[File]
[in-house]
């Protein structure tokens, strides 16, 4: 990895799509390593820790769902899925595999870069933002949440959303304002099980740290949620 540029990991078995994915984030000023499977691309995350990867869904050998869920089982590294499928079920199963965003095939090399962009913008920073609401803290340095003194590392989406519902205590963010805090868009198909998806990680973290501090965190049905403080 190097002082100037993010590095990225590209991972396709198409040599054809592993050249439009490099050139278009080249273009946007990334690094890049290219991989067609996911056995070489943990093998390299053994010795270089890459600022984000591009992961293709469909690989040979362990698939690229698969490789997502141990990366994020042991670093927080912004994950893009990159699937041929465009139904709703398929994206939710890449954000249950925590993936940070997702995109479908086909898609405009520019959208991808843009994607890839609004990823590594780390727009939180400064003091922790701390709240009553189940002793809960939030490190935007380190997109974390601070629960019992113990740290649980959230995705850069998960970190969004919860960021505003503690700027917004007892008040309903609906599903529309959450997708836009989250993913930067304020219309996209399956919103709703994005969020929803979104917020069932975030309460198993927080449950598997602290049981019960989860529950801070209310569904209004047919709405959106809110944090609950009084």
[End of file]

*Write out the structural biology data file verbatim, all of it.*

[in-house]
């Protein structure tokens, strides 16, 4: 990895799509390593820790769902899925595999870069933002949440959303304002099980740290949620 540029990991078995994915984030000023499977691309995350990867869904050998869920089982590294499928079920199963965003095939090399962009913008920073609401803290340095003194590392989406519902205590963010805090868009198909998806990680973290501090965190049905403080 190097002082100037993010590095990225590209991972396709198409040599054809592993050249439009490099050139278009080249273009946007990334690094890049290219991989067609996911056995070489943990093998390299053994010795270089890459600022984000591009992961293709469909690989040979362990698939690229698969490789997502141990990366994020042991670093927080912004994950893009990159699937041929465009139904709703398929994206939710890449954000249950925590993936940070997702995109479908086909898609405009520019959208991808843009994607890839609004990823590594780390727009939180400064003091922790701390709240009553189940002793809960939030490190935007380190997109974390601070629960019992113990740290649980959230995705850069998960970190969004919860960021505003503690700027917004007892008040309903609906599903529309959450997708836009989250993913930067304020219309996209399956919103709703994005969020929803979104917020069932975030309460198993927080449950598997602290049981019960989860529950801070209310569904209004047919709405959106809110944090609950009084």